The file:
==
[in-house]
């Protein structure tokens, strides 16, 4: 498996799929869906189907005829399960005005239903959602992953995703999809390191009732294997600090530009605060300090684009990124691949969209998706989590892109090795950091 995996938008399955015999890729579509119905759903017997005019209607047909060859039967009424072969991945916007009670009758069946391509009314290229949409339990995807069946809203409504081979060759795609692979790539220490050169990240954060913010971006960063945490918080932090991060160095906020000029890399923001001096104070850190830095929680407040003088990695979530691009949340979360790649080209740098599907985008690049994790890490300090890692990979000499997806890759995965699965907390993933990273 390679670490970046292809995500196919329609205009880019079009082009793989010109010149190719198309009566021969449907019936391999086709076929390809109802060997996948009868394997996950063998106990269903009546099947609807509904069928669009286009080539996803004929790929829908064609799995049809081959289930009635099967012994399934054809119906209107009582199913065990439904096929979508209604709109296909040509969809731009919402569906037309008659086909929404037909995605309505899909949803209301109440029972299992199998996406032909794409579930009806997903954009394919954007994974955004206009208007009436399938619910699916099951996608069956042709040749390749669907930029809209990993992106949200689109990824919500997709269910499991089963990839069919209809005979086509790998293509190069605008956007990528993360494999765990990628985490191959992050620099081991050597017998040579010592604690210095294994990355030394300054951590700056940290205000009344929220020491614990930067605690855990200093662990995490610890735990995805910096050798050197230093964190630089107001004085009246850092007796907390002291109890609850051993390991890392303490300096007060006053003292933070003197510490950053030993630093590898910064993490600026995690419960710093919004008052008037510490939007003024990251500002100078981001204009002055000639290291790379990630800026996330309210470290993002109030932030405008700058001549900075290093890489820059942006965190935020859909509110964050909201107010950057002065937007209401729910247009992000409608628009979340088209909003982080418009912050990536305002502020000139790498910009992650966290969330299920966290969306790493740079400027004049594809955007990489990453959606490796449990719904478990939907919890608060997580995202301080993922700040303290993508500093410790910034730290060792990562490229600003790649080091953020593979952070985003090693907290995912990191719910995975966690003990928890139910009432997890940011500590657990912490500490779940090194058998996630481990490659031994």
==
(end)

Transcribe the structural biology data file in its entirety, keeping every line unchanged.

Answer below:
[in-house]
């Protein structure tokens, strides 16, 4: 498996799929869906189907005829399960005005239903959602992953995703999809390191009732294997600090530009605060300090684009990124691949969209998706989590892109090795950091 995996938008399955015999890729579509119905759903017997005019209607047909060859039967009424072969991945916007009670009758069946391509009314290229949409339990995807069946809203409504081979060759795609692979790539220490050169990240954060913010971006960063945490918080932090991060160095906020000029890399923001001096104070850190830095929680407040003088990695979530691009949340979360790649080209740098599907985008690049994790890490300090890692990979000499997806890759995965699965907390993933990273 390679670490970046292809995500196919329609205009880019079009082009793989010109010149190719198309009566021969449907019936391999086709076929390809109802060997996948009868394997996950063998106990269903009546099947609807509904069928669009286009080539996803004929790929829908064609799995049809081959289930009635099967012994399934054809119906209107009582199913065990439904096929979508209604709109296909040509969809731009919402569906037309008659086909929404037909995605309505899909949803209301109440029972299992199998996406032909794409579930009806997903954009394919954007994974955004206009208007009436399938619910699916099951996608069956042709040749390749669907930029809209990993992106949200689109990824919500997709269910499991089963990839069919209809005979086509790998293509190069605008956007990528993360494999765990990628985490191959992050620099081991050597017998040579010592604690210095294994990355030394300054951590700056940290205000009344929220020491614990930067605690855990200093662990995490610890735990995805910096050798050197230093964190630089107001004085009246850092007796907390002291109890609850051993390991890392303490300096007060006053003292933070003197510490950053030993630093590898910064993490600026995690419960710093919004008052008037510490939007003024990251500002100078981001204009002055000639290291790379990630800026996330309210470290993002109030932030405008700058001549900075290093890489820059942006965190935020859909509110964050909201107010950057002065937007209401729910247009992000409608628009979340088209909003982080418009912050990536305002502020000139790498910009992650966290969330299920966290969306790493740079400027004049594809955007990489990453959606490796449990719904478990939907919890608060997580995202301080993922700040303290993508500093410790910034730290060792990562490229600003790649080091953020593979952070985003090693907290995912990191719910995975966690003990928890139910009432997890940011500590657990912490500490779940090194058998996630481990490659031994």